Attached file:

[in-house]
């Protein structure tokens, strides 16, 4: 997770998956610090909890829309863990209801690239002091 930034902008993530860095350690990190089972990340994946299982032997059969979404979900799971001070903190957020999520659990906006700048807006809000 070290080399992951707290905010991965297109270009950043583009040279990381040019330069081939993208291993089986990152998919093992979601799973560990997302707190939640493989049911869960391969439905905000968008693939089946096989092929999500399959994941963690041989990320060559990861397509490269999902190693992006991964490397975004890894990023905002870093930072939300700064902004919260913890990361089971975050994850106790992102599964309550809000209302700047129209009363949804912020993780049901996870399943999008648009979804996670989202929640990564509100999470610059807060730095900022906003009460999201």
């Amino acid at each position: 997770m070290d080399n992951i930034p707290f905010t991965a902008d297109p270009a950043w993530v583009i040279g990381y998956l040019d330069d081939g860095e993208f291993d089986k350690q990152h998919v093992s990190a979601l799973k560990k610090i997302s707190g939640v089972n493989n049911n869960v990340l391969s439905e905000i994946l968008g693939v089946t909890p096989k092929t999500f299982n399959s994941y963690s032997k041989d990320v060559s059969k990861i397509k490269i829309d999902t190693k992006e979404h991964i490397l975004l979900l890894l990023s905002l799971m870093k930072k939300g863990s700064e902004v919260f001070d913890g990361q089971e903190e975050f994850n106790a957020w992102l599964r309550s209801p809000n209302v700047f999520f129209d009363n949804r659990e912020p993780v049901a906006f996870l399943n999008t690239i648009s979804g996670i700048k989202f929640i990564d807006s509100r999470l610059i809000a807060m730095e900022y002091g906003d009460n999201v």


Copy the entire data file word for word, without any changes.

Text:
[in-house]
């Protein structure tokens, strides 16, 4: 997770998956610090909890829309863990209801690239002091 930034902008993530860095350690990190089972990340994946299982032997059969979404979900799971001070903190957020999520659990906006700048807006809000 070290080399992951707290905010991965297109270009950043583009040279990381040019330069081939993208291993089986990152998919093992979601799973560990997302707190939640493989049911869960391969439905905000968008693939089946096989092929999500399959994941963690041989990320060559990861397509490269999902190693992006991964490397975004890894990023905002870093930072939300700064902004919260913890990361089971975050994850106790992102599964309550809000209302700047129209009363949804912020993780049901996870399943999008648009979804996670989202929640990564509100999470610059807060730095900022906003009460999201």
């Amino acid at each position: 997770m070290d080399n992951i930034p707290f905010t991965a902008d297109p270009a950043w993530v583009i040279g990381y998956l040019d330069d081939g860095e993208f291993d089986k350690q990152h998919v093992s990190a979601l799973k560990k610090i997302s707190g939640v089972n493989n049911n869960v990340l391969s439905e905000i994946l968008g693939v089946t909890p096989k092929t999500f299982n399959s994941y963690s032997k041989d990320v060559s059969k990861i397509k490269i829309d999902t190693k992006e979404h991964i490397l975004l979900l890894l990023s905002l799971m870093k930072k939300g863990s700064e902004v919260f001070d913890g990361q089971e903190e975050f994850n106790a957020w992102l599964r309550s209801p809000n209302v700047f999520f129209d009363n949804r659990e912020p993780v049901a906006f996870l399943n999008t690239i648009s979804g996670i700048k989202f929640i990564d807006s509100r999470l610059i809000a807060m730095e900022y002091g906003d009460n999201v």